The Trusteeship Council
THE TRUSTEESHIP COUNCIL
Unlike the other main organs of the UN, the Trusteeship Council was established for the purpose of executing a closely defined system of operations. This is the trusteeship system, which was devised to adapt the League of Nations mandate system to meet the requirements of a new era.
The 1990s witnessed the graduation of the last of the Trusteeship Territories to independence or free association status. This historic achievement represents the official end of colonization as an official political system. In only 50 years the Trusteeship Council presided over the orderly, democratic transfer of power from developed nations to their former colonies.
The Trusteeship Council voted in 1994 to convene only at the request of its president, a majority of its member states, the General Assembly or the Security Council.
THE MANDATE SYSTEM OF THE LEAGUE OF NATIONS
In its political aspect, the history of the world could be read as the history of the creation and disintegration of successive empires, a chain of vicious cause and effect that has brought much bloodshed and wretchedness. After World War I, however, a concerted effort was made for the first time, in a limited way, to break the chain. Recognizing that colonies are a source of friction and jealousy among wealthy nations, the victorious Allies decided not to appropriate for themselves the colonies of their defeated enemies. Instead, those territories belonging to imperial Germany and the Ottoman Empire that were considered unable to function as independent states were placed under international administration supervised by the League of Nations.
The founders of the League created three types of mandates for the administration of these territories by nations acting as "Mandatories of the League of Nations." Class A mandates covered territories that were considered to be ready to receive independence within a relatively short period of time. These territories were all in the Middle East: Iraq, Palestine, and Transjordan, administered by the United Kingdom; and Lebanon and Syria, administered by France. Class B mandates covered territories for which the granting of independence was a distant prospect. These territories were all in Africa: the Cameroons and Togoland, each of which was divided between British and French administration; Tanganyika, under British administration; and Ruanda-Urundi, under Belgian administration. To the territories classified under Class C mandates virtually no prospect of self-government, let alone independence, was held out. These territories included South West Africa, administered by the Union of South Africa; New Guinea, administered by Australia; Western Samoa, administered by New Zealand; Nauru, administered by Australia under mandate of the British Empire; and certain Pacific islands, administered by Japan.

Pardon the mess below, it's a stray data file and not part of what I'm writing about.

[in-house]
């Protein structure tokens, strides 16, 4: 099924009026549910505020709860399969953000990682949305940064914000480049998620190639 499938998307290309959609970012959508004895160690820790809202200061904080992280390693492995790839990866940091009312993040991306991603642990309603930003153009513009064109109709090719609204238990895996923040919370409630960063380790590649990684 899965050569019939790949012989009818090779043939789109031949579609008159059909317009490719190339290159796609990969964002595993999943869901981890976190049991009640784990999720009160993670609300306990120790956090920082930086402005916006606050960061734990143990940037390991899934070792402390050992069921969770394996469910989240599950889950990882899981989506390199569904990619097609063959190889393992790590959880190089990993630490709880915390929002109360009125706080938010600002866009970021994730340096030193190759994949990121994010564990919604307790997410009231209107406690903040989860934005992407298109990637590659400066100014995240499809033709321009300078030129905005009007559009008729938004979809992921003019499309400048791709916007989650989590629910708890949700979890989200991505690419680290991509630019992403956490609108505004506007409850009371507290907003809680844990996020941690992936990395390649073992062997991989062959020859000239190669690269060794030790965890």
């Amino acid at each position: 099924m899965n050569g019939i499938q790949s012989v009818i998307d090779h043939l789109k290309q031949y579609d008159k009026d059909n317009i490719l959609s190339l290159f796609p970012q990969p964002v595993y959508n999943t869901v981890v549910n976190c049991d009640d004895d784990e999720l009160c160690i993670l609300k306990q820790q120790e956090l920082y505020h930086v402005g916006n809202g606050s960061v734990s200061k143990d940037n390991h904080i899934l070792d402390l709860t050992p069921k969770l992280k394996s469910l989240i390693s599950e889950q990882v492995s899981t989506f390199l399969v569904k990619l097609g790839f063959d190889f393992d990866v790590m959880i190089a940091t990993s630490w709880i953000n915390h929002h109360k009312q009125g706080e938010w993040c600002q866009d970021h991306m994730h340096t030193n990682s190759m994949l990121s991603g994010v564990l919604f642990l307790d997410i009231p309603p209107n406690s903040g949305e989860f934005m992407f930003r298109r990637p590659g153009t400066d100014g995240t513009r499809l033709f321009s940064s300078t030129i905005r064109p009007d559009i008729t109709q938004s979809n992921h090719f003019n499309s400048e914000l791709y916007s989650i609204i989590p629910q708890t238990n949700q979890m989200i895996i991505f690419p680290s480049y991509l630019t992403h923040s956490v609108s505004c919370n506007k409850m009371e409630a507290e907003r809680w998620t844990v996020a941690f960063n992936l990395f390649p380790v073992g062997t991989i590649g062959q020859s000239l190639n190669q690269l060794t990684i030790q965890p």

The terms of the mandate system implied an acknowledgment of the right of the peoples of the colonial territories belonging to states defeated in war to be granted independence if they were thought to have reached a sufficiently advanced stage of development. However, no provision was made in the League Covenant specifying that the countries designated to administer the mandated territories should take steps to prepare these peoples for eventual self-determination.
THE UN TRUSTEESHIP SYSTEM
Although the Covenant of the League forbade wars of aggression—that is, wars of conquest—the League's founding members did not see the need to underwrite this provision in a positive assertion of the principle of equal rights and self-determination of peoples. The UN Charter embodies an implicit recognition of the belief that denial of equal rights and the right of peoples to self-determination is a potential cause of war.
Thus, Article 1 of the Charter sets forth as a basic purpose of the UN "to develop friendly relations among nations based on respect for the principle of equal rights and self-determination of peoples, and to take other appropriate measures to strengthen universal peace" (italics added). Article 76, which sets out the main objectives of the international trusteeship system that was to replace the mandate system of the League, leaves no doubt of the value attached to its role as a means of helping the UN, in the words of the Preamble to the Charter, "to save succeeding generations from the scourge of war." The article reads as follows:
"The basic objectives of the trusteeship system, in accordance with the Purposes of the United Nations laid down in Article 1 of the present Charter, shall be:
- "to further international peace and security;
- "to promote the political, economic, social, and educational advancement of the inhabitants of the trust territories, and their progressive development towards self-government or independence as may be appropriate to the particular circumstances of each territory and its peoples and the freely expressed wishes of the peoples concerned, and as may be provided by the terms of each trusteeship agreement;